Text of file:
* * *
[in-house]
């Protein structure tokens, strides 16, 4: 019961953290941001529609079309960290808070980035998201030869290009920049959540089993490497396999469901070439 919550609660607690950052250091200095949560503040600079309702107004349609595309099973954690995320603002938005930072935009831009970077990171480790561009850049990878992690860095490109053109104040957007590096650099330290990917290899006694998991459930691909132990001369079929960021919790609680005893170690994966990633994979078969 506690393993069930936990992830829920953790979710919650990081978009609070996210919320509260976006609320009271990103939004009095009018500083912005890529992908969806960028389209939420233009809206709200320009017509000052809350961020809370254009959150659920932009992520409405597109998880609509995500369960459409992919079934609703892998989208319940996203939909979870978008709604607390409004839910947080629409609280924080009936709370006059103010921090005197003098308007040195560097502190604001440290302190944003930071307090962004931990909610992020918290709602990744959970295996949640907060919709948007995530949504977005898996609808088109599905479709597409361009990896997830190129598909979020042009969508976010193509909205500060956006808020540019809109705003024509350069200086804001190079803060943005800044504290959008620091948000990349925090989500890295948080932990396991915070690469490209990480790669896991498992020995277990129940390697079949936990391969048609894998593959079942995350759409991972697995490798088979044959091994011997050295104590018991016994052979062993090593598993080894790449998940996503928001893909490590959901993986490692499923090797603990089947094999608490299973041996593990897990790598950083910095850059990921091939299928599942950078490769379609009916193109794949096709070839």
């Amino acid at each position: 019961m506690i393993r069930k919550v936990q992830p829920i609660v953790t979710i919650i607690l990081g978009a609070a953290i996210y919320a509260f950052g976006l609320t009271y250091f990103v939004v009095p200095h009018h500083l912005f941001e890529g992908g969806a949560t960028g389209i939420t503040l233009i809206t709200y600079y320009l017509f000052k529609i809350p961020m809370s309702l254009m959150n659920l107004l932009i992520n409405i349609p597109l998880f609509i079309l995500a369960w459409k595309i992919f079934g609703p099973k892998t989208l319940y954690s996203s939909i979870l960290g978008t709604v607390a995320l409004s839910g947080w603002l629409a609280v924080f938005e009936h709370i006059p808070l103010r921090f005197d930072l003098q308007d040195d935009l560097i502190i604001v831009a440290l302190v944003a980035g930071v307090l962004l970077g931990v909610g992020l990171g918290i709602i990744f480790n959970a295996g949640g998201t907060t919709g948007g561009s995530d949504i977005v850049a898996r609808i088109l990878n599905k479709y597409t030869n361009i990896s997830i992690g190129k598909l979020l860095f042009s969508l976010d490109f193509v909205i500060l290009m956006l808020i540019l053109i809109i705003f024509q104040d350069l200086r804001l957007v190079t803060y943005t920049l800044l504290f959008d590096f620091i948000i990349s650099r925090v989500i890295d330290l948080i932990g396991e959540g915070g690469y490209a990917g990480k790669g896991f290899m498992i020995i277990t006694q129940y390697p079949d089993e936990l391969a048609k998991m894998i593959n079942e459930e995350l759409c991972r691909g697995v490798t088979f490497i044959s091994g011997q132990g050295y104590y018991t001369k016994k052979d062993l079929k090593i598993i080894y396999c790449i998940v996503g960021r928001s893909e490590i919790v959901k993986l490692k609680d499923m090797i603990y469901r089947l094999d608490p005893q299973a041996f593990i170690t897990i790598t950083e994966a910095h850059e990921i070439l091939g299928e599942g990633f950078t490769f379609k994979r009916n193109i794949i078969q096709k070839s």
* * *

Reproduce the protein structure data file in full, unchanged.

[in-house]
């Protein structure tokens, strides 16, 4: 019961953290941001529609079309960290808070980035998201030869290009920049959540089993490497396999469901070439 919550609660607690950052250091200095949560503040600079309702107004349609595309099973954690995320603002938005930072935009831009970077990171480790561009850049990878992690860095490109053109104040957007590096650099330290990917290899006694998991459930691909132990001369079929960021919790609680005893170690994966990633994979078969 506690393993069930936990992830829920953790979710919650990081978009609070996210919320509260976006609320009271990103939004009095009018500083912005890529992908969806960028389209939420233009809206709200320009017509000052809350961020809370254009959150659920932009992520409405597109998880609509995500369960459409992919079934609703892998989208319940996203939909979870978008709604607390409004839910947080629409609280924080009936709370006059103010921090005197003098308007040195560097502190604001440290302190944003930071307090962004931990909610992020918290709602990744959970295996949640907060919709948007995530949504977005898996609808088109599905479709597409361009990896997830190129598909979020042009969508976010193509909205500060956006808020540019809109705003024509350069200086804001190079803060943005800044504290959008620091948000990349925090989500890295948080932990396991915070690469490209990480790669896991498992020995277990129940390697079949936990391969048609894998593959079942995350759409991972697995490798088979044959091994011997050295104590018991016994052979062993090593598993080894790449998940996503928001893909490590959901993986490692499923090797603990089947094999608490299973041996593990897990790598950083910095850059990921091939299928599942950078490769379609009916193109794949096709070839």
């Amino acid at each position: 019961m506690i393993r069930k919550v936990q992830p829920i609660v953790t979710i919650i607690l990081g978009a609070a953290i996210y919320a509260f950052g976006l609320t009271y250091f990103v939004v009095p200095h009018h500083l912005f941001e890529g992908g969806a949560t960028g389209i939420t503040l233009i809206t709200y600079y320009l017509f000052k529609i809350p961020m809370s309702l254009m959150n659920l107004l932009i992520n409405i349609p597109l998880f609509i079309l995500a369960w459409k595309i992919f079934g609703p099973k892998t989208l319940y954690s996203s939909i979870l960290g978008t709604v607390a995320l409004s839910g947080w603002l629409a609280v924080f938005e009936h709370i006059p808070l103010r921090f005197d930072l003098q308007d040195d935009l560097i502190i604001v831009a440290l302190v944003a980035g930071v307090l962004l970077g931990v909610g992020l990171g918290i709602i990744f480790n959970a295996g949640g998201t907060t919709g948007g561009s995530d949504i977005v850049a898996r609808i088109l990878n599905k479709y597409t030869n361009i990896s997830i992690g190129k598909l979020l860095f042009s969508l976010d490109f193509v909205i500060l290009m956006l808020i540019l053109i809109i705003f024509q104040d350069l200086r804001l957007v190079t803060y943005t920049l800044l504290f959008d590096f620091i948000i990349s650099r925090v989500i890295d330290l948080i932990g396991e959540g915070g690469y490209a990917g990480k790669g896991f290899m498992i020995i277990t006694q129940y390697p079949d089993e936990l391969a048609k998991m894998i593959n079942e459930e995350l759409c991972r691909g697995v490798t088979f490497i044959s091994g011997q132990g050295y104590y018991t001369k016994k052979d062993l079929k090593i598993i080894y396999c790449i998940v996503g960021r928001s893909e490590i919790v959901k993986l490692k609680d499923m090797i603990y469901r089947l094999d608490p005893q299973a041996f593990i170690t897990i790598t950083e994966a910095h850059e990921i070439l091939g299928e599942g990633f950078t490769f379609k994979r009916n193109i794949i078969q096709k070839s």